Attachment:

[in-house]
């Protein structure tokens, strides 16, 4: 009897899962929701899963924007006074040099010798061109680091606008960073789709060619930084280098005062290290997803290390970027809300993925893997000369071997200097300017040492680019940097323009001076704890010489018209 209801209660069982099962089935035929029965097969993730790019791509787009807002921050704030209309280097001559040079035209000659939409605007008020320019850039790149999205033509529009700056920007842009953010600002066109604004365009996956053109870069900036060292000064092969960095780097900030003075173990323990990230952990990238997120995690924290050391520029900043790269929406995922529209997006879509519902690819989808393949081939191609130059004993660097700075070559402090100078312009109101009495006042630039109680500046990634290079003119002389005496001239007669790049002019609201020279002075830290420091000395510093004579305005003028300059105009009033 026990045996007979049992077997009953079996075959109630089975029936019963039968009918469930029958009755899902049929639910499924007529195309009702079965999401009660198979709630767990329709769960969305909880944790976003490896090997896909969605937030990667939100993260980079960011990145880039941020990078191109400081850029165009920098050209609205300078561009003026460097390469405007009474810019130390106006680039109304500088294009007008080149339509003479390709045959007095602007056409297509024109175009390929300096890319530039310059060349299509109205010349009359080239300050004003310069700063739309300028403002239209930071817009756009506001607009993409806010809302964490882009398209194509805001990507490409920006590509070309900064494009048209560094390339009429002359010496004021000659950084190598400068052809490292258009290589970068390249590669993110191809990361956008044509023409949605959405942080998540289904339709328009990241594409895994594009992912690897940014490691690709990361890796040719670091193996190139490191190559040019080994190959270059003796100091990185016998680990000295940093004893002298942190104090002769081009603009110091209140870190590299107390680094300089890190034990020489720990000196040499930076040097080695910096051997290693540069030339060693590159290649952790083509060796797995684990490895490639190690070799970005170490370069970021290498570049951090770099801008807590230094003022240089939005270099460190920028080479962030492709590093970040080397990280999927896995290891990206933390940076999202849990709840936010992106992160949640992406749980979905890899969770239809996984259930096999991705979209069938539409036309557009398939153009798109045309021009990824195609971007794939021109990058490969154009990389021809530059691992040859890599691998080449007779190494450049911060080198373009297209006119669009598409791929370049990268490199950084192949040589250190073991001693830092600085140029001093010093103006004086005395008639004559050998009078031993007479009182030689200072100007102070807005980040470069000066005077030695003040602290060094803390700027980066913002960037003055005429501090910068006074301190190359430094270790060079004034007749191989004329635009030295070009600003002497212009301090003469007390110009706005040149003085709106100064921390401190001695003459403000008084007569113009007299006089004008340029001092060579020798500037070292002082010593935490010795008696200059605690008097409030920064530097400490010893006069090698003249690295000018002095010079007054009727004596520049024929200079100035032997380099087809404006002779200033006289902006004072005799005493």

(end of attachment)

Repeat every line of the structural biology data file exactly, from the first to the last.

[in-house]
């Protein structure tokens, strides 16, 4: 009897899962929701899963924007006074040099010798061109680091606008960073789709060619930084280098005062290290997803290390970027809300993925893997000369071997200097300017040492680019940097323009001076704890010489018209 209801209660069982099962089935035929029965097969993730790019791509787009807002921050704030209309280097001559040079035209000659939409605007008020320019850039790149999205033509529009700056920007842009953010600002066109604004365009996956053109870069900036060292000064092969960095780097900030003075173990323990990230952990990238997120995690924290050391520029900043790269929406995922529209997006879509519902690819989808393949081939191609130059004993660097700075070559402090100078312009109101009495006042630039109680500046990634290079003119002389005496001239007669790049002019609201020279002075830290420091000395510093004579305005003028300059105009009033 026990045996007979049992077997009953079996075959109630089975029936019963039968009918469930029958009755899902049929639910499924007529195309009702079965999401009660198979709630767990329709769960969305909880944790976003490896090997896909969605937030990667939100993260980079960011990145880039941020990078191109400081850029165009920098050209609205300078561009003026460097390469405007009474810019130390106006680039109304500088294009007008080149339509003479390709045959007095602007056409297509024109175009390929300096890319530039310059060349299509109205010349009359080239300050004003310069700063739309300028403002239209930071817009756009506001607009993409806010809302964490882009398209194509805001990507490409920006590509070309900064494009048209560094390339009429002359010496004021000659950084190598400068052809490292258009290589970068390249590669993110191809990361956008044509023409949605959405942080998540289904339709328009990241594409895994594009992912690897940014490691690709990361890796040719670091193996190139490191190559040019080994190959270059003796100091990185016998680990000295940093004893002298942190104090002769081009603009110091209140870190590299107390680094300089890190034990020489720990000196040499930076040097080695910096051997290693540069030339060693590159290649952790083509060796797995684990490895490639190690070799970005170490370069970021290498570049951090770099801008807590230094003022240089939005270099460190920028080479962030492709590093970040080397990280999927896995290891990206933390940076999202849990709840936010992106992160949640992406749980979905890899969770239809996984259930096999991705979209069938539409036309557009398939153009798109045309021009990824195609971007794939021109990058490969154009990389021809530059691992040859890599691998080449007779190494450049911060080198373009297209006119669009598409791929370049990268490199950084192949040589250190073991001693830092600085140029001093010093103006004086005395008639004559050998009078031993007479009182030689200072100007102070807005980040470069000066005077030695003040602290060094803390700027980066913002960037003055005429501090910068006074301190190359430094270790060079004034007749191989004329635009030295070009600003002497212009301090003469007390110009706005040149003085709106100064921390401190001695003459403000008084007569113009007299006089004008340029001092060579020798500037070292002082010593935490010795008696200059605690008097409030920064530097400490010893006069090698003249690295000018002095010079007054009727004596520049024929200079100035032997380099087809404006002779200033006289902006004072005799005493």